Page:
I posted last week about some recipes I wanted to try, namely pizza and French Onion Soup (though not together).
First, the pizza dough: I usually make a whole wheat or half-half recipe, which is more healthy (I even put ground flax seeds in it, because I am a freak). It is really good, I can't complain... and yet there is something about regular white flour dough that is pretty tasty. There is a little pizza joint I love that makes awesome pizza and has really good crust so I was kind of looking for something similar (though it is hard to tell from a recipe or even the descriptions how it is going to turn out). I had found a recipe from the book American Pie by Peter Reinhart and decided to try it.
The interesting thing is that it goes against everything you thought you knew about yeast breads. There is no sugar, it is totally cold (chilled flour, ice water, and cold rise). I have seen cold rise recipes before, but always dissolving yeast in warm water/sugar first. It is pretty easy to mix together and then you just plop it in the fridge for 1-3 days. You let it sit on the counter for 2 hours before using it.
Let me tell you... I was very skeptical. It didn't rise at all, really, in the fridge and on the counter it just sat all lumpish. I thought for sure it was a no-go. I was thinking about plan B for dinner and hesitated to even prepare the pizza toppings. I kept looking at it thinking it wasn't going to work.
Well it did. You are supposed to stretch it over your fists to shape it, and toss it if you can, which I can't... but it just falls over the sides of your fists and stretches like silk. It was so cool!! It can go super thin, which was a problem with the kids pizza (traditional sauce, mozzerella, zuchini, corn, and black olives) the crust was too thin in the middle.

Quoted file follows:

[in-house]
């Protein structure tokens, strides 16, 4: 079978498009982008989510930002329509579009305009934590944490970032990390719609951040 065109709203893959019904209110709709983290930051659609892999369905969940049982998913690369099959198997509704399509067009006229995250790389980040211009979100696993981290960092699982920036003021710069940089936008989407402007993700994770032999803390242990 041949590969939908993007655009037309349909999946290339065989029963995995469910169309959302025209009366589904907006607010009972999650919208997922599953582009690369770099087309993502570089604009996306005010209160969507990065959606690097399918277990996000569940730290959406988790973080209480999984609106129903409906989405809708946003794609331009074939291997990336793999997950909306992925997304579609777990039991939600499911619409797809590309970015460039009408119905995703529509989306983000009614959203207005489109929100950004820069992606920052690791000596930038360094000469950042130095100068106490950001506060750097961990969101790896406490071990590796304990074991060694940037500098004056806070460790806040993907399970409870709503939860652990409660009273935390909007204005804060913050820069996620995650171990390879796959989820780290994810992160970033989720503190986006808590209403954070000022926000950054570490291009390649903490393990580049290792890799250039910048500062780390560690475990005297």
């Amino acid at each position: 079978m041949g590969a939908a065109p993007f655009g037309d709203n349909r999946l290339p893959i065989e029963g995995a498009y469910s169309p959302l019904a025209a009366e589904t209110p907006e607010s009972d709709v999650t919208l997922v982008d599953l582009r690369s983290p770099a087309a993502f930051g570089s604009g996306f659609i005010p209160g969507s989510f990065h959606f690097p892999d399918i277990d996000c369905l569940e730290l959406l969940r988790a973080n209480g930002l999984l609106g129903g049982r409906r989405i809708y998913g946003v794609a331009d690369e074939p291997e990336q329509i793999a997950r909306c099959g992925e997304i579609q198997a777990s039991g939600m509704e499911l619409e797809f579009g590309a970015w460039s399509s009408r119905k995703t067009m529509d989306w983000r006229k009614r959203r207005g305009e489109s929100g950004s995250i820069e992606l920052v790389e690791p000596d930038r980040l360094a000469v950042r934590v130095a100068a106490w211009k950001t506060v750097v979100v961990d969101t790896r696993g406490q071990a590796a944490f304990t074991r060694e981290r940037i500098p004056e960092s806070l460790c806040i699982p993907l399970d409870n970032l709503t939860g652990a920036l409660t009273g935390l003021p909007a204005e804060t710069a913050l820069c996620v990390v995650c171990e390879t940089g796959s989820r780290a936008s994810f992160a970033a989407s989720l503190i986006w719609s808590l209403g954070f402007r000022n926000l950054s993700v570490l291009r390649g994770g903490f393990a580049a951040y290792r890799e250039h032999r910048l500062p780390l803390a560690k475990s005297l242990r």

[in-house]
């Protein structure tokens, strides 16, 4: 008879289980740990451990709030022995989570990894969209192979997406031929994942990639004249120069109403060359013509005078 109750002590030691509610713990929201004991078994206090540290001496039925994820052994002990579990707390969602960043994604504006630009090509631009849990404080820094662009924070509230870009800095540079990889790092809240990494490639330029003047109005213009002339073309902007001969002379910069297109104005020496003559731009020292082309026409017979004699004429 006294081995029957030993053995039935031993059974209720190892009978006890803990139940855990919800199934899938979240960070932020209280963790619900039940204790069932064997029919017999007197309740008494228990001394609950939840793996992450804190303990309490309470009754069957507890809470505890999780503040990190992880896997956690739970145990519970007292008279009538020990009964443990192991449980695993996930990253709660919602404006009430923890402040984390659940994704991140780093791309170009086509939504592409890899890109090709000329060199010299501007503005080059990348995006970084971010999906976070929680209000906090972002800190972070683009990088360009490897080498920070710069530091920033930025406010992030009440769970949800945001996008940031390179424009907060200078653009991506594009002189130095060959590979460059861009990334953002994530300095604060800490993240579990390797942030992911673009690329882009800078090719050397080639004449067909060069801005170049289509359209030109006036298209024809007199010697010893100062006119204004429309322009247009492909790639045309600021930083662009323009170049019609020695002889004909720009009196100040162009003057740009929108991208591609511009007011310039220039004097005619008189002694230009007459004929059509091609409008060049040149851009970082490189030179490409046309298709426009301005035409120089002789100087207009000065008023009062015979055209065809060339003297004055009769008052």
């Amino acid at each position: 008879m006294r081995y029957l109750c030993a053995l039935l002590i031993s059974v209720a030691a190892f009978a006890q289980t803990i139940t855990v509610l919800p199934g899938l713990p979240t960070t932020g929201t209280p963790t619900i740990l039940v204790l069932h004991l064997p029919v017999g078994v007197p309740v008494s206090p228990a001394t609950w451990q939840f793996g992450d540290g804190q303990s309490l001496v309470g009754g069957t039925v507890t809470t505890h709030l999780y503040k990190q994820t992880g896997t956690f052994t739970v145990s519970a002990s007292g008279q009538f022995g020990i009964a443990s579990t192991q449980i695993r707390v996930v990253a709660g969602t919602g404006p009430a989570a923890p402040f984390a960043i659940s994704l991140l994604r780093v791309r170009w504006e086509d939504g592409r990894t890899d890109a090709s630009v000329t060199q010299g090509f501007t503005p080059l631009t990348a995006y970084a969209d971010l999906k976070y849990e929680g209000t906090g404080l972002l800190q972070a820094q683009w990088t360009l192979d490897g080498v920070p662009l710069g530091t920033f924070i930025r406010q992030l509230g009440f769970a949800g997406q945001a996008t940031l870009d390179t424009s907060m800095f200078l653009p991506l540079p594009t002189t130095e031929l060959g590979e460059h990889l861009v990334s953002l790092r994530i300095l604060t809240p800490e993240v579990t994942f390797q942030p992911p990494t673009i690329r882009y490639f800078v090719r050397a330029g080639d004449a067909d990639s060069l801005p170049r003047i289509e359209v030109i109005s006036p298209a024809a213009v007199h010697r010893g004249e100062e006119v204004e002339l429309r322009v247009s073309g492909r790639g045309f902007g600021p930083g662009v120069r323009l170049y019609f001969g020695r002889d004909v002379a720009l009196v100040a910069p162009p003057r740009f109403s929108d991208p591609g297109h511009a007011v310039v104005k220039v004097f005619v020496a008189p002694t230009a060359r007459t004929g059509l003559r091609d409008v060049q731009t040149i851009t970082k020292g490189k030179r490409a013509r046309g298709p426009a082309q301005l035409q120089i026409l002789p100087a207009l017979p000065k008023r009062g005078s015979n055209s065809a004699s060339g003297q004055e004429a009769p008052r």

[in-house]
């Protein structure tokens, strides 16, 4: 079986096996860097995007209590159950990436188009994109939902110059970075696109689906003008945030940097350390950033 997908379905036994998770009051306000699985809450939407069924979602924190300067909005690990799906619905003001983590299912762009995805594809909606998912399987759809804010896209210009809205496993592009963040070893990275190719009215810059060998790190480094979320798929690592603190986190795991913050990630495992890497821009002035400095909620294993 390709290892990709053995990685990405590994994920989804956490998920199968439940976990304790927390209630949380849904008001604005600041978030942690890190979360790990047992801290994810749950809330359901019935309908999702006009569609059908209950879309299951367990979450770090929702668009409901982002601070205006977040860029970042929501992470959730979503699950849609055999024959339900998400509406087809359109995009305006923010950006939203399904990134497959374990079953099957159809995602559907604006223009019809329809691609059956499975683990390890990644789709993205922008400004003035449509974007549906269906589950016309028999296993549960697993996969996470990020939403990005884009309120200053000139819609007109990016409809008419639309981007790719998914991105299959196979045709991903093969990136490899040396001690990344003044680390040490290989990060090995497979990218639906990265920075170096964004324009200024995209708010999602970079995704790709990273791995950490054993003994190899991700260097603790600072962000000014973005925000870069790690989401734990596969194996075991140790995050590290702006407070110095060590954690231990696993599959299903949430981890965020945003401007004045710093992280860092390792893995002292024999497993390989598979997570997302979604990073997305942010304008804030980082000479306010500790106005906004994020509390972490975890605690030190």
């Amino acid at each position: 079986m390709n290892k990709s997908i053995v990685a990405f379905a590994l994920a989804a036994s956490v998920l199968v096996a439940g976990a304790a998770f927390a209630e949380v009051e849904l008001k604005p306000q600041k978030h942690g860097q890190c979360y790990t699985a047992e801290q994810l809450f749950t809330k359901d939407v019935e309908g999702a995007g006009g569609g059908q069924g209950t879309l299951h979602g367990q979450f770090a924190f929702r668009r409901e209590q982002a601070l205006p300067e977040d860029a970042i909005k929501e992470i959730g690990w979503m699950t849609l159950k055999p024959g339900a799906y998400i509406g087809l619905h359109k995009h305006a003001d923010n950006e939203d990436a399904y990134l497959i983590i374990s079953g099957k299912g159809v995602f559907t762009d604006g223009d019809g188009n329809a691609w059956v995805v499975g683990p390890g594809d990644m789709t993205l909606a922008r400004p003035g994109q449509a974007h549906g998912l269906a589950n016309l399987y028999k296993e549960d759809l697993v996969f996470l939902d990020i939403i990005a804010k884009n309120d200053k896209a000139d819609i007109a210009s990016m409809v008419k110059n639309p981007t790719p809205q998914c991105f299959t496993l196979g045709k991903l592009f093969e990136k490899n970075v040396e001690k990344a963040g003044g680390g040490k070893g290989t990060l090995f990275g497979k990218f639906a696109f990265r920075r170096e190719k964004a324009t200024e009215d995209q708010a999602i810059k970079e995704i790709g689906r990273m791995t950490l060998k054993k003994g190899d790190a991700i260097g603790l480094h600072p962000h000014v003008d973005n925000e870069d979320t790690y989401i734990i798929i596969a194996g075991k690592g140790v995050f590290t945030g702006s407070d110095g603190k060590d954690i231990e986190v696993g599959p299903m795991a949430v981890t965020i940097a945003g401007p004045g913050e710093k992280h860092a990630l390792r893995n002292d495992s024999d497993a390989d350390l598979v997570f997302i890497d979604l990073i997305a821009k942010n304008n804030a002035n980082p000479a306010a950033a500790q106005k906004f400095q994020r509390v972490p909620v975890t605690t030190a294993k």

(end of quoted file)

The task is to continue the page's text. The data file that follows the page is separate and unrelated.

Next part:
I worked it out better for the next one and the two the next day turned out good too (I divided the dough into 4).
So the first day I copied the pizza I love from the joint I mentioned above (cilantro pesto--which was easy to make, mozzerella, buffalo chicken, red onion, banana peppers and a sprinkle of blue cheese) It turned out really good.
Here it is:
It tasted really similar, but I think their crust is better... so I am still on the prowl for the perfect crust. It might be an equipment issue too. I don't have a pizza stone or anything fancy... maybe that is my next cooking purchase.... or not, I'm already thinking of something else to make... My new plan is to go beg them for their recipe.
The next day I made the pizza from P-dub's new cookbook (PW= Pioneer Woman). You rub the crust with olive oil and cover it with a layer of potatoes cut paper-thin. Then you cover the potatoes with a layer of fresh mozzerella, also sliced. You cook some bacon and then saute several leeks in the bacon grease and throw all that on, then you top it off with some crumbled goat cheese (Feta) some grated parmesan and some black pepper. It. is. to. DIE. for! Seriously, I would never lead you astray when it comes to food... either would P-dub. I have a friend who said it sounded gross... I was so elated to inform her that she was grossly mistaken and have promised to make it for her so that I have an excuse to make it again. Anyone else want some?
We decided it is that potatoes are so good with a good unhealthy animal fat. If you are vegetarian, it would probably be just as good with a little more olive oil and a a sprinkling of my tears of sorrow that there would be no bacon...
Here is that one:
So my last adventure was French Onion Soup. It turned out really good. I made it and a salad as a light supper, but I think it is better served in a smaller portion as a first course. Toward the end I was all onion-ed out...
My favorite part is the Gruyere covered croutons... so good... and it always makes me so proud that I have come such a long way from my "only cheddar" days.
I am not very good at food photography... I'll have to look up some tips.
Next on my want-to-make list... homemade fettucine and maybe ravioli... if only I can get my hands on a pasta maker (to roll it).